A young man clad in the typical Indian pajamas made from white cotton, leads me to my hotel. He does not bother me with questions and refuses the 100 Rupees which I try to give him at the entrance of the Hotel. “Women should not go out late at night. What happened to your husband? Our women are not allowed to run around alone. Be more careful in the future.” His voice is as serious as his face. “I am sorry to have caused you trouble. Thank you very much for your help and good night.”

Back in my hotel room a joint is taking the edge off my bruised feelings. I have a good look in the bathroom mirror. “What happened to me? I am 32 years old and I still behave like a teenager. He loves me completely…Already the word completely should have made my alarm bells ring. Who has to say completely? Love is love. I should have known he is not the one for me when I kept on paying for him in Manali. Have I really not learnt anything? Am I really still going for the wrong kind of man? Obviously; in future I have to remember that a real man has money or is able to make money.”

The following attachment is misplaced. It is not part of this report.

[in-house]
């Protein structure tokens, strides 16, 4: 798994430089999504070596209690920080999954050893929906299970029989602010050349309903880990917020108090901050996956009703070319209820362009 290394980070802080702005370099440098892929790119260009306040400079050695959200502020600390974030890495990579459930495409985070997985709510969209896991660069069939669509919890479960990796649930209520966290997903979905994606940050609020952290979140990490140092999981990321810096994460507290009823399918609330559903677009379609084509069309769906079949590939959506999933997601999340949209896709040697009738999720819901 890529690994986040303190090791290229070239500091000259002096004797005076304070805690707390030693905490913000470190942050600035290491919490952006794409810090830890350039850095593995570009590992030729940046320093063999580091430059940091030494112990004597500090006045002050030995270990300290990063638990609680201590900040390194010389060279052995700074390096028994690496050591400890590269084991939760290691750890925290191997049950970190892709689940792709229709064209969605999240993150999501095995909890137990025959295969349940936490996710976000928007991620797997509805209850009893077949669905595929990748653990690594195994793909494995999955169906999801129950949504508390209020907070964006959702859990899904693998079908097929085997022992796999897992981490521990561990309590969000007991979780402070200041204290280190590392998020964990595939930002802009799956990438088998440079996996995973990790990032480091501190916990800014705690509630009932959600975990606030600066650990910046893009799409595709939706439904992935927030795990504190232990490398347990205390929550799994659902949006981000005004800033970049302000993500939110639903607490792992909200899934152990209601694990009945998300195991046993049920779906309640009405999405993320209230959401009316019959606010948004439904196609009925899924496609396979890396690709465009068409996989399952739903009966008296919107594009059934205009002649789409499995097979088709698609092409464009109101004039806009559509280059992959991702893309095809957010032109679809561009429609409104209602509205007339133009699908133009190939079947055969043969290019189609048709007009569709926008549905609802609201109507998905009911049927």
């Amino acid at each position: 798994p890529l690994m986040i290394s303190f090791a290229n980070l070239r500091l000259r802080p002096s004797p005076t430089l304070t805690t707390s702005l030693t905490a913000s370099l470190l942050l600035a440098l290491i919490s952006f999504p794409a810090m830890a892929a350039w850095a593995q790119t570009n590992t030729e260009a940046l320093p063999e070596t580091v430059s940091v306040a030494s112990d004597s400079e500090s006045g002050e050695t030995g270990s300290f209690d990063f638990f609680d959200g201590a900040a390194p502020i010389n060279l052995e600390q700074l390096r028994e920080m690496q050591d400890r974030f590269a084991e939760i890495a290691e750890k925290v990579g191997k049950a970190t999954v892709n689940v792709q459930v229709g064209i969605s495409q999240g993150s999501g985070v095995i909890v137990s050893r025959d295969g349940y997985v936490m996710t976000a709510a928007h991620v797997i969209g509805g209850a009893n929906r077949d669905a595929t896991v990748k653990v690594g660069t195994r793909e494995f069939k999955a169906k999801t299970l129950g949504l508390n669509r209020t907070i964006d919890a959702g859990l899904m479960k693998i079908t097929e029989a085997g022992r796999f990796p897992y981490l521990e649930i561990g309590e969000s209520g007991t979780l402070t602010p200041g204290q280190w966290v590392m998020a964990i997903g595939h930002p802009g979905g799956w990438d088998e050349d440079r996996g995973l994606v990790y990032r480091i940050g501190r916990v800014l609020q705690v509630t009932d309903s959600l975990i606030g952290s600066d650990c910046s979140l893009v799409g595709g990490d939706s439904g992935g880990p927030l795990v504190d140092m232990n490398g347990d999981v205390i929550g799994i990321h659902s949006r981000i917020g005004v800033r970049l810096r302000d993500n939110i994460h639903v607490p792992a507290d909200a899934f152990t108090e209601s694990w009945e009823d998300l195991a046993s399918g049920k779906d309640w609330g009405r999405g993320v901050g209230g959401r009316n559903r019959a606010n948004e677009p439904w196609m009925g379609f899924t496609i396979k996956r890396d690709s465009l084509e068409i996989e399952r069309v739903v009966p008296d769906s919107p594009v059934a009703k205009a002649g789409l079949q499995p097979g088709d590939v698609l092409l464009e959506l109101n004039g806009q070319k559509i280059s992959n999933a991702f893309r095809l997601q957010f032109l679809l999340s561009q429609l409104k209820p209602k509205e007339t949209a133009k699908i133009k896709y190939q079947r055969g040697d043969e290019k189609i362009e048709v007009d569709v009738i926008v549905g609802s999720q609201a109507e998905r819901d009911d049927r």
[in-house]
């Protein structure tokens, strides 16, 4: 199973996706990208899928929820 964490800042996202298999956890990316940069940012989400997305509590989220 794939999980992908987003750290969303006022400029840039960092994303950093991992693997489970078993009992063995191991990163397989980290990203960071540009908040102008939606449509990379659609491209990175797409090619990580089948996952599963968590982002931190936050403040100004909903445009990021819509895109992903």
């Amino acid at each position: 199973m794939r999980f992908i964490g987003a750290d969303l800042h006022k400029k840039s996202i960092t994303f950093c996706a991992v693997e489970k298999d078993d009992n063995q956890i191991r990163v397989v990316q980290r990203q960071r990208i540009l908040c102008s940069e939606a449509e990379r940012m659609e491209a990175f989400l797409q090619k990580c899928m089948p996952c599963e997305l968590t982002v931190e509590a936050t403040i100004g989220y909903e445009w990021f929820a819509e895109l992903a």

A deep sigh is escaping my throat while I am checking a long scratch on my left cheek. My head is hurting where it hit the rock. “At least I have tried. I‘m here in India. Now it is time to concentrate on the work ahead, no more love affairs. First the money and then I will find my man, the one and only.”

And I remember one day, many years ago on Kovalam Beach in South India. On this day I have seen him in a childhood memory rising from the depths of my brain: the one, my man, the father of my children.



















Chapter 2

The High Priestess

In Tarot, after the male power of the Magician comes the female side of Nature: The High Priestess. She signifies a time of intuition and of feeling, of doing nothing to awaken your inner life.